Scientists have identified ‘opportunity sites’ for protecting marine mammals from ocean noise in the coastal waters of British Columbia. The team from SMRU, Oceans Initiative, Curtin University, and Cornell University has highlighted the importance of protecting habitats that experience low levels of shipping noise. Like many fish and invertebrates, marine mammals rely on sound for essential life functions including communication, foraging, mating, and navigation. Anthropogenic ocean noise is on the rise and can disrupt these behaviours – resulting in changes in individual behaviour and having potential consequences at the population level. These effects are especially important to consider in the conservation and management plans of endangered species where population sizes are small and habitat preferences are typically limited.
In many instances, areas have been identified where acoustically sensitive species are susceptible to ocean noise and mitigation strategies are subsequently prioritized. The authors suggest another complementary strategy: to prioritize the protection of currently quiet areas with high animal densities. Mitigation measures (for example, the quieting of ship propellers) often take a long time to be implemented. This strategy offers the opportunity to protect more pristine habitat until those measures start to have a positive impact on the underwater soundscape in high noise areas.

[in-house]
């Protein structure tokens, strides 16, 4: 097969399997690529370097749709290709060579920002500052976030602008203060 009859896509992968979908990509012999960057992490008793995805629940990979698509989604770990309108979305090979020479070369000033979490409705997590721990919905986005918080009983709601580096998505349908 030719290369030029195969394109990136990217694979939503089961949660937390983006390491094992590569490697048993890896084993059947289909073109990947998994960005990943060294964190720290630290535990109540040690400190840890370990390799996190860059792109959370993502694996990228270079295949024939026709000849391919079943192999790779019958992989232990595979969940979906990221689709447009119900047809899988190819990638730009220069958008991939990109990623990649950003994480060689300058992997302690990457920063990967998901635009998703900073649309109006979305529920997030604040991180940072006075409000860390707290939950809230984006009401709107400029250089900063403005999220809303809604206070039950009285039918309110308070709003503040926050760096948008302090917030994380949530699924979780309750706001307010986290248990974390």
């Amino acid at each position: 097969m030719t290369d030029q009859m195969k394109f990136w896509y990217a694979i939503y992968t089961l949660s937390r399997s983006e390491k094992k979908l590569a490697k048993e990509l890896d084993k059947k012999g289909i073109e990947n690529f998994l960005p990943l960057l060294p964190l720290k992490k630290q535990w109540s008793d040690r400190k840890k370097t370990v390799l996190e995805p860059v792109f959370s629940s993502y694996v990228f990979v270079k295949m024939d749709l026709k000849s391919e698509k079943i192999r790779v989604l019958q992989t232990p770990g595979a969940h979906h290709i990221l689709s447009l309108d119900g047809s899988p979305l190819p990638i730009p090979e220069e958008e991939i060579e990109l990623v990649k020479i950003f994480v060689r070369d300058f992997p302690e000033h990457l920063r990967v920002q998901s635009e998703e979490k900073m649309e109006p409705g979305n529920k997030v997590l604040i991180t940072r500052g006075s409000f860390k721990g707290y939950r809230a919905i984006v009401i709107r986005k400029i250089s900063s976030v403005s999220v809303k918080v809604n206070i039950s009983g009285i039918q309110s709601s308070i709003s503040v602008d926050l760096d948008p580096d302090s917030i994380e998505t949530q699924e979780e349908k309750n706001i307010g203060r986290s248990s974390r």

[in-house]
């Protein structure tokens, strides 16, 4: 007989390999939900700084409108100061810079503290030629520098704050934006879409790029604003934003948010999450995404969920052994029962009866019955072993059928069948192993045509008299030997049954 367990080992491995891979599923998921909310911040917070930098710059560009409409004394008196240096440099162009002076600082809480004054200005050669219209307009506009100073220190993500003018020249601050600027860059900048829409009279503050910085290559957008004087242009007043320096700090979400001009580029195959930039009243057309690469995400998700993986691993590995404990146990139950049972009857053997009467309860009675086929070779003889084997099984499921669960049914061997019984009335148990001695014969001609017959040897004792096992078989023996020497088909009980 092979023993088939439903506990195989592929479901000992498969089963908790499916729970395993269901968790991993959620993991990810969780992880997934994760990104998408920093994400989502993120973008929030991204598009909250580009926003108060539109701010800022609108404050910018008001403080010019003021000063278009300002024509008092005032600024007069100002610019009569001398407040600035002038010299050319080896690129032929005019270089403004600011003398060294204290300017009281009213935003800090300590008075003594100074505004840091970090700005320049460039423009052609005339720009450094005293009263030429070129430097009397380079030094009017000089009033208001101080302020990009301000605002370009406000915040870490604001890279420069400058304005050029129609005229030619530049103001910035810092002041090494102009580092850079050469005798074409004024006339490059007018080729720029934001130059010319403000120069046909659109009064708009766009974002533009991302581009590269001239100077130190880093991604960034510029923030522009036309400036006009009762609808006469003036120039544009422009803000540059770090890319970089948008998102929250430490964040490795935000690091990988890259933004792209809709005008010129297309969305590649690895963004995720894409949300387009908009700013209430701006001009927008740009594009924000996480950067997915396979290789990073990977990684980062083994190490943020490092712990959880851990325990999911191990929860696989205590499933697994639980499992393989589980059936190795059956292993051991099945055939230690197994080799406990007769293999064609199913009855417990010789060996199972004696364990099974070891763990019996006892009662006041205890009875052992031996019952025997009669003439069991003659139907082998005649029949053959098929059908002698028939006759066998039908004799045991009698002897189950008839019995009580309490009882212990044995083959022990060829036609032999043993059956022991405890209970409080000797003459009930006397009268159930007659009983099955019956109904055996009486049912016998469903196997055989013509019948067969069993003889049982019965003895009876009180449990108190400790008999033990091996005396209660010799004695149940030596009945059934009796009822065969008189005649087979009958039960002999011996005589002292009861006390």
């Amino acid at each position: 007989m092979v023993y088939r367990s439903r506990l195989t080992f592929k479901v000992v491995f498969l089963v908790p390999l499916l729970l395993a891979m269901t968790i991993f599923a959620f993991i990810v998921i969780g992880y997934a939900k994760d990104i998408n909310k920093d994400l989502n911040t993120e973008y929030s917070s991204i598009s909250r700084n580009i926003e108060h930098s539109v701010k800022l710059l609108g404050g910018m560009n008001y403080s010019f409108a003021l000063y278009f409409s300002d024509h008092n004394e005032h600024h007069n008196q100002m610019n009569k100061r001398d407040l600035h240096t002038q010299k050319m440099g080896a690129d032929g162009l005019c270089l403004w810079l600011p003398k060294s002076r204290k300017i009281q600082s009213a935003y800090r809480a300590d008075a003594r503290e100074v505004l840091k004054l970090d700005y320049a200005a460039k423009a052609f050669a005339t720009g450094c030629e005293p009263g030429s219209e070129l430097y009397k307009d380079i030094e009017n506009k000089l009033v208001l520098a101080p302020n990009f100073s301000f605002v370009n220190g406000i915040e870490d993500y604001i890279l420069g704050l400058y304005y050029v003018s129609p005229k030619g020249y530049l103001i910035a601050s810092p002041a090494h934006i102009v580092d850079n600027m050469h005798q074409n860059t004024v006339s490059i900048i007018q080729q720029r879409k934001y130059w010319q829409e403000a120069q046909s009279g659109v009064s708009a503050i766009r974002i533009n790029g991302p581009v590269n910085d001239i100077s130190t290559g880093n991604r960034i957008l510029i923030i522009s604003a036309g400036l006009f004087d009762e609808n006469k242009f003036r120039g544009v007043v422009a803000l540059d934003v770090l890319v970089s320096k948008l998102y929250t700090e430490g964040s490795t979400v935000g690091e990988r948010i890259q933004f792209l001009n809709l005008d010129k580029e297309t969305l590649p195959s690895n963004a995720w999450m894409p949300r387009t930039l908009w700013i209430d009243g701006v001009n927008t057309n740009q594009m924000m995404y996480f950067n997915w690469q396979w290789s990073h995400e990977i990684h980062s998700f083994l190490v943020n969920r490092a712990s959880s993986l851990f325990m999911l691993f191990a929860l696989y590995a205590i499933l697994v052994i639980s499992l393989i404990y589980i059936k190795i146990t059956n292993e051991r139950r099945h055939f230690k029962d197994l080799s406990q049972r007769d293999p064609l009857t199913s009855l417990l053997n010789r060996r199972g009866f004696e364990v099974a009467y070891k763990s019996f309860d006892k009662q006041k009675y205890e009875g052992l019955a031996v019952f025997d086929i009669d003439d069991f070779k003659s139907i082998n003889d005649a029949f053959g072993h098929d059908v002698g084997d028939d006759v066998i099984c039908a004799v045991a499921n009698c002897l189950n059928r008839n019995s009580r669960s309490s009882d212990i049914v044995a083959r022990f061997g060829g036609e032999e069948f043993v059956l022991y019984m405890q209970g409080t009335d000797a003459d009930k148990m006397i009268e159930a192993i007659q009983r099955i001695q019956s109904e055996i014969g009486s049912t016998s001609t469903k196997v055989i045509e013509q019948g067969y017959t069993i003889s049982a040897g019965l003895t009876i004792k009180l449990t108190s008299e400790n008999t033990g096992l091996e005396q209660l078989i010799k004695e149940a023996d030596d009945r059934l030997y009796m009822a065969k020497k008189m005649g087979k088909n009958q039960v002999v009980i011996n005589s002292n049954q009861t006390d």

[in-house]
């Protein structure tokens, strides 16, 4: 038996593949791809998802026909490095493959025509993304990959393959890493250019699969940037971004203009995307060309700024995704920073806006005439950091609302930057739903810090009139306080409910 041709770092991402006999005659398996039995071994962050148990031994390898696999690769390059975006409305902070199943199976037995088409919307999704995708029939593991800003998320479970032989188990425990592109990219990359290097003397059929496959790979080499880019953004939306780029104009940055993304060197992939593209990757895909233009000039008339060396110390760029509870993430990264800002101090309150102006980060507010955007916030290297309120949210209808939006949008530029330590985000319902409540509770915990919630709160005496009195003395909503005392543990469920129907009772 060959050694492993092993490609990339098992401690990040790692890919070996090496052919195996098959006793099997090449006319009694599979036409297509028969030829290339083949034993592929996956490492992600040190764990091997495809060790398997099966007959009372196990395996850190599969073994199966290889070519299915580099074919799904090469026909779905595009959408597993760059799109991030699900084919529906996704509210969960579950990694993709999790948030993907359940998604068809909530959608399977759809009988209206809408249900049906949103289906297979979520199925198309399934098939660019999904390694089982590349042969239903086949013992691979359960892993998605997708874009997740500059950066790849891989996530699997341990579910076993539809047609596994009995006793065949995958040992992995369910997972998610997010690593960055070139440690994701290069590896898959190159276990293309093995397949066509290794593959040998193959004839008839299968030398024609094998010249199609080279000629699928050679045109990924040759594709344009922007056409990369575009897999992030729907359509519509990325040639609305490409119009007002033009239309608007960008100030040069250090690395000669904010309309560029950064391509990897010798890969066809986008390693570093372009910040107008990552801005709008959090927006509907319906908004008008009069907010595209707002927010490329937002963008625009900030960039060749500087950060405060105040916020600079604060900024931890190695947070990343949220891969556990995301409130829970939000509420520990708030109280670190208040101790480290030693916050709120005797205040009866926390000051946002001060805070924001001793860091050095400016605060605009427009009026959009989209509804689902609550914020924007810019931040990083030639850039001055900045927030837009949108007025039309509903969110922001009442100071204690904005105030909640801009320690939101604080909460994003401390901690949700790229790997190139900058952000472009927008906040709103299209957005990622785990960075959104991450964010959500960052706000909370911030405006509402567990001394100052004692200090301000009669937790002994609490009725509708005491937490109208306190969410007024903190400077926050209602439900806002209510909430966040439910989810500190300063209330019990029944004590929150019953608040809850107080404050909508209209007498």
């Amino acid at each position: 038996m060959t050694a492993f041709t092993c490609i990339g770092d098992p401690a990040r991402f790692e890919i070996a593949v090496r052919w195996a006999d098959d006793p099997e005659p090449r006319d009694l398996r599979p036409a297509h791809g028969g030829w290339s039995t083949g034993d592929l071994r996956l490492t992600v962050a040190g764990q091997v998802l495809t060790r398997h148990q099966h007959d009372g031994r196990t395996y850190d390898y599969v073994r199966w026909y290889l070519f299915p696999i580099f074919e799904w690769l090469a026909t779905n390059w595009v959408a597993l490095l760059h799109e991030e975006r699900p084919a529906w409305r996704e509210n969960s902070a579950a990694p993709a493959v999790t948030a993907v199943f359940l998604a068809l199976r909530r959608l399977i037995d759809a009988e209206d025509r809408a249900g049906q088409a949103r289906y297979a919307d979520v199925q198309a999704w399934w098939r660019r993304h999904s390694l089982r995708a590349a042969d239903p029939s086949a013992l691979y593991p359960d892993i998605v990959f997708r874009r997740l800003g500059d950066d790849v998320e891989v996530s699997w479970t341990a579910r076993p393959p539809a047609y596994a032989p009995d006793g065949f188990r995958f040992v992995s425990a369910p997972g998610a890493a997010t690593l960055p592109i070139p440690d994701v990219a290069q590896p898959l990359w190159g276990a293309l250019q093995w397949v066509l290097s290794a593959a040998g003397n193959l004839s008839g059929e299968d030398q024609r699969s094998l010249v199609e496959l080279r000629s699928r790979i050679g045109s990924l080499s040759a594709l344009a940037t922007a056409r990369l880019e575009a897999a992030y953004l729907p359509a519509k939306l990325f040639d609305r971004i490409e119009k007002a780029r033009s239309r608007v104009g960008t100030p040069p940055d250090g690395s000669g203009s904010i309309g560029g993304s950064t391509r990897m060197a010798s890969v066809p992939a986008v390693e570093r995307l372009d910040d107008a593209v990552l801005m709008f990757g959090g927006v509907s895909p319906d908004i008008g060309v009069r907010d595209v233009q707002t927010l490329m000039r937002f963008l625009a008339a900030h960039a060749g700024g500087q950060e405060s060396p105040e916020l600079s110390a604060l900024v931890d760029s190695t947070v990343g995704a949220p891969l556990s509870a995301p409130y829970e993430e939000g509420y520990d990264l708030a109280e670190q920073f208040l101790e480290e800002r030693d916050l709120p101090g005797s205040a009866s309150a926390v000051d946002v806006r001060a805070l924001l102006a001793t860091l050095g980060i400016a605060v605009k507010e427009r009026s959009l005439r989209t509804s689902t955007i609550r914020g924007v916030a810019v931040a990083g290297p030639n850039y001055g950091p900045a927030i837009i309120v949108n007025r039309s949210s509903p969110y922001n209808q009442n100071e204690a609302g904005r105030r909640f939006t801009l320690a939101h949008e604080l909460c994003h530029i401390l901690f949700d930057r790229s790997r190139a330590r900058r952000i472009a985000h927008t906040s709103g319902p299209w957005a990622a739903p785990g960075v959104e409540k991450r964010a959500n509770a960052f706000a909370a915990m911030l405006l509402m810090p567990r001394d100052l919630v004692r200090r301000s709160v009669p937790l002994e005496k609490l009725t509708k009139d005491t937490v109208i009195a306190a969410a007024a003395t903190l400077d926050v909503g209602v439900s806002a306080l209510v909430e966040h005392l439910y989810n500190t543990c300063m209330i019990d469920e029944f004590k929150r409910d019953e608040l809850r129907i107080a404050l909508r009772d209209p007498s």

Maps of overlapping marine mammal densities and shipping noise were created to identify these opportunity sites for ten marine mammal species in coastal British Columbia (harbour porpoise, Northern Resident killer whale, Dall’s porpoise, Pacific white-sided dolphin, minke whale, humpback whale, fin whale, Northern elephant seal, steller sea lion, and harbour seal). The Salish Sea has high levels of ocean noise and not surprisingly, did not offer any opportunity sites for any these species. The southeastern coast of Haida Gwaii, on the other hand, presented the highest availability of opportunity sites for all study species. The north and northeastern coast of Haida Gwaii was also highlighted as a potential opportunity site for Northern Resident killer whales, minke whales, and Dall’s porpoise.